One of the more prominent ones noticed by employees of Accredited Home Care is what cholesterol is and whether having it is a good thing or bad thing.
The unexpected answer is “both” meaning that in some cases, types of cholesterol are OK, even beneficial. In other cases, cholesterol could be an indicator of other negative health conditions and too much of it could cause circulatory and other problems.
Though many of us have been taught over the years to believe that all cholesterol is bad all the time, the U.S. Centers for Disease Control said this is actually a well-perpetuated myth.
The CDC said some types of cholesterol are beneficial for your overall health since they can assist the body with tasks such as building cells and creating hormones. Cholesterol is able to travel all through the body for these tasks, as part of a waxy protein called lipoprotein.
Generally, there are two types of cholesterol. One is low-density lipoprotein called low-density protein or low-density lipoprotein. High amounts of LDL can increase the possibility of a stroke or heart attack.
The other is high-density lipoprotein, or HDL, which is believed to carry cholesterol to the liver for processing, and cutting down on risks of heart attacks and strokes, and similar heart diseases. This is considered the “better” type.
As its primary role, cholesterol is able to move easily through the blood. But in some cases, when it passes through blood vessels, it may leave behind leftover fatty deposits on the walls which are called plaque. The larger the build-up of plaque in certain areas, the more it can reduce blood flow through the body.
Along with possibly cutting down on blood flow, too much plaque could block or at least dramatically reduce the blood to certain organs. The longer that organs have to go without usual amounts of blood, the more their efficiency is decreased and the organ won’t work that well.
For instance, reduced blood to the heart could potentially cause chest pain or increase the risk of heart disease, cardiac arrests, or stroke. A lack of blood to the brain could cause other damage such as mental impairment or related brain problems. A blocked vessel could also potentially burst which can other problems throughout the body.
So, in these cases, the presence of a small degree of cholesterol in someone’s body is useful since it allows the body to refresh itself and keep growing.
Those who want to improve their bodies and increase their overall performance, cell by cell, can look for ways to bring more cholesterol in their lives, especially the ‘better’ kind.
Lowering your ‘bad’ cholesterol
Is there a way to tell if you have too much or too little cholesterol in your body? Not without a specific blood test.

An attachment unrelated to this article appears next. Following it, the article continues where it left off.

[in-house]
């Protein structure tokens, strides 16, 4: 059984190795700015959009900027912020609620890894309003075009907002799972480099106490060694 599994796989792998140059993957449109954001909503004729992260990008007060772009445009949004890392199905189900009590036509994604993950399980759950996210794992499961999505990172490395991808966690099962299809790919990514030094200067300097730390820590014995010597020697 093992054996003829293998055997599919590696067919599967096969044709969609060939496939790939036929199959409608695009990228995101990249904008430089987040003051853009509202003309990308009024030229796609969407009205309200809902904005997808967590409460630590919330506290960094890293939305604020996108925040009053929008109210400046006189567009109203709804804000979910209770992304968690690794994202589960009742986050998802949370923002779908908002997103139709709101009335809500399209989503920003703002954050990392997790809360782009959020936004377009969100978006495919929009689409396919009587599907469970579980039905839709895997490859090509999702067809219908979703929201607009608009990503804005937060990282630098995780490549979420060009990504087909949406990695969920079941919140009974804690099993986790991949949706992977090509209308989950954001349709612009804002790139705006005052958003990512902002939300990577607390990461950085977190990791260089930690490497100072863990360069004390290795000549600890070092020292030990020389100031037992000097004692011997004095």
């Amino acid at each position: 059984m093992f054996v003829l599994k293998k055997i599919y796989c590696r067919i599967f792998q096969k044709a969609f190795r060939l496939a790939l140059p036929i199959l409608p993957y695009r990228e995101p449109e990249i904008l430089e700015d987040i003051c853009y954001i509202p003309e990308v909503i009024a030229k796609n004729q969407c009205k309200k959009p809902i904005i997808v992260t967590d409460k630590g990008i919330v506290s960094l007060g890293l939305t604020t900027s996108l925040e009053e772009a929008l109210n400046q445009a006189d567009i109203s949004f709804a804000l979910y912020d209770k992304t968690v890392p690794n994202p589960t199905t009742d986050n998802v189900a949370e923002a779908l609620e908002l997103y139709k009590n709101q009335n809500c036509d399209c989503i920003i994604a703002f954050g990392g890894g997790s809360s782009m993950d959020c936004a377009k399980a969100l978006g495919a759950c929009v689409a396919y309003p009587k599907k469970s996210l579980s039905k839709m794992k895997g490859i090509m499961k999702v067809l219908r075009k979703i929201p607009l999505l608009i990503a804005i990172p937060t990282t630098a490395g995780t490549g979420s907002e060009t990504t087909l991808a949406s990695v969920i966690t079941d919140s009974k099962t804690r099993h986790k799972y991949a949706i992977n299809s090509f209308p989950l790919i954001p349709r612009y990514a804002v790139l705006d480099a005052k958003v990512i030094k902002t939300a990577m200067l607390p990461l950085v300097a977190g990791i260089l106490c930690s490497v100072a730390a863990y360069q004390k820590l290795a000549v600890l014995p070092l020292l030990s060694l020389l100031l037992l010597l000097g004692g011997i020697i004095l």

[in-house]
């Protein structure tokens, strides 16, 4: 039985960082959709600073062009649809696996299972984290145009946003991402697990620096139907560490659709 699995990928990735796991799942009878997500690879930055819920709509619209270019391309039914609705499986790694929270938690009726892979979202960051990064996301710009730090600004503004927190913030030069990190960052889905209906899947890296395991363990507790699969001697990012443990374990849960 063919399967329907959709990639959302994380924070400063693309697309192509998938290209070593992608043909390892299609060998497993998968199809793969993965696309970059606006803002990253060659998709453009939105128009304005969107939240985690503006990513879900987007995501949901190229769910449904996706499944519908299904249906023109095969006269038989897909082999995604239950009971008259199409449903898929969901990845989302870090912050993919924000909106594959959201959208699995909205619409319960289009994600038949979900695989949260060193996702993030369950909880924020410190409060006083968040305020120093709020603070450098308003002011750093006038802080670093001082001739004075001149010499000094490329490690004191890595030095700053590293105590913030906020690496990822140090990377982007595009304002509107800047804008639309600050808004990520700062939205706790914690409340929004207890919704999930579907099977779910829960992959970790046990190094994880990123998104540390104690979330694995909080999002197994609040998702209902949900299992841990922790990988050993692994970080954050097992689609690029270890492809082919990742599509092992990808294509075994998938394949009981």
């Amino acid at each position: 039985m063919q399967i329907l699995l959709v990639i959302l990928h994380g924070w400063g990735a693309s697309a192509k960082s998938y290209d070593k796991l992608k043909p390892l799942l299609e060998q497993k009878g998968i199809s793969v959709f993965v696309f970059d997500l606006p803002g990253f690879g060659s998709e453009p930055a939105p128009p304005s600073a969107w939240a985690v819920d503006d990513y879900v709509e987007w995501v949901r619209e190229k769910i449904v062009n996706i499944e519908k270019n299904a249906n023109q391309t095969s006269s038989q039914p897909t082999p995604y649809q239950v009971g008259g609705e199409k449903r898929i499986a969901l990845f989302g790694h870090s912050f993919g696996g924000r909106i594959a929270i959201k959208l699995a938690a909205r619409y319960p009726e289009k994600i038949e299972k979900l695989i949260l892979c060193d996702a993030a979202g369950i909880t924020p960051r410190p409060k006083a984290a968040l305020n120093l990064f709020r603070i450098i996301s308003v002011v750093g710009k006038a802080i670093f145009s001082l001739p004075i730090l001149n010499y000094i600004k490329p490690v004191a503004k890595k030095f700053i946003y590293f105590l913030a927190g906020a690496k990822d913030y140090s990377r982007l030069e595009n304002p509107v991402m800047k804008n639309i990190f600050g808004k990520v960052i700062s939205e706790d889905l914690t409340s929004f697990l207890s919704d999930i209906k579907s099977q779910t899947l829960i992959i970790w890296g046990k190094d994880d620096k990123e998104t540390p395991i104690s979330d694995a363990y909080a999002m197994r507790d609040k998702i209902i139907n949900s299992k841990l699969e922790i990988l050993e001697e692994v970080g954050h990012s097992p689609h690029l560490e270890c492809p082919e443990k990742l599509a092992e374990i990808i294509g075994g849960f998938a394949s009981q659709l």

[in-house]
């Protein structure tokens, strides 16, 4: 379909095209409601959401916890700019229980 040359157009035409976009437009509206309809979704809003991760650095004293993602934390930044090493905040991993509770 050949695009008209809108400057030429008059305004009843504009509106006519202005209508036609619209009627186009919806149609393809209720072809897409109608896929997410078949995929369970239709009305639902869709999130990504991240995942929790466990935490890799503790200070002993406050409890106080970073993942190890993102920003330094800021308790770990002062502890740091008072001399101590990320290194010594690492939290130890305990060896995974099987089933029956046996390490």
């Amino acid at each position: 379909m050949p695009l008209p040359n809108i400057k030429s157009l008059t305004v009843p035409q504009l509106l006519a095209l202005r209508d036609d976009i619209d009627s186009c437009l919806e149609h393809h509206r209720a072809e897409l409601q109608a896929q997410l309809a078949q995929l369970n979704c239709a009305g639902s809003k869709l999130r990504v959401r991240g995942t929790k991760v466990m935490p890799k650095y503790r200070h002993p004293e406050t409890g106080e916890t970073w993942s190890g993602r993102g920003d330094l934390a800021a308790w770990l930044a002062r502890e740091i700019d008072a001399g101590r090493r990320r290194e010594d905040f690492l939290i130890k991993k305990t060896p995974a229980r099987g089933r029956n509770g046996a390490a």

A health care provider can authorize these types of blood tests since they can give him or her a good idea of your current levels. For most adults, the CDC recommends these every four to six years unless there are circumstances when it needs to be examined sooner.
However, checking with your provider about your cholesterol is also an excellent time to discuss options to lower your levels of “bad” cholesterol.
The Mayo Clinic said there are a variety of fairly easy ways to modify your lifestyle, including:
- Stop smoking. This is generally a good idea for any kind of wellness effort and health improvement.
- Lower stress. This can reduce potentially fast blood flow, especially when you’re angry or anxious. Good ways to reduce stress can include meditation, which also benefits the body.
- Exercise more. Experts say at least 30 minutes a day at least five days a week can help your health in great ways. It helps your blood flow and also releases endorphins into your body, which makes you feel good.
- Lose weight. This also can make your body feel good and reduce other risk factors from obesity such as diabetes.
- Drink alcohol moderately. Ideally, you can get a lot of benefits from quitting entirely, but those who drink in moderation can still see benefits, especially alcohol with antioxidants like wine.
- Make changes to diet. This can include cutting back on salt or substituting something similar. This includes table salt and also can include salt in recipes. Try to include more whole grains, vegetables, and fruits. A better diet can also include a few animal fats and more good fats such as olive oil.
September is an excellent time to do more research or find out about resources in your area.
The month is National Cholesterol Education Month, an opportunity to learn about risk factors and steps you can take to get help and gather more info about possible risk factors.
Learning now can be useful especially if you have been told you have high cholesterol in the past and want to take steps to reduce it.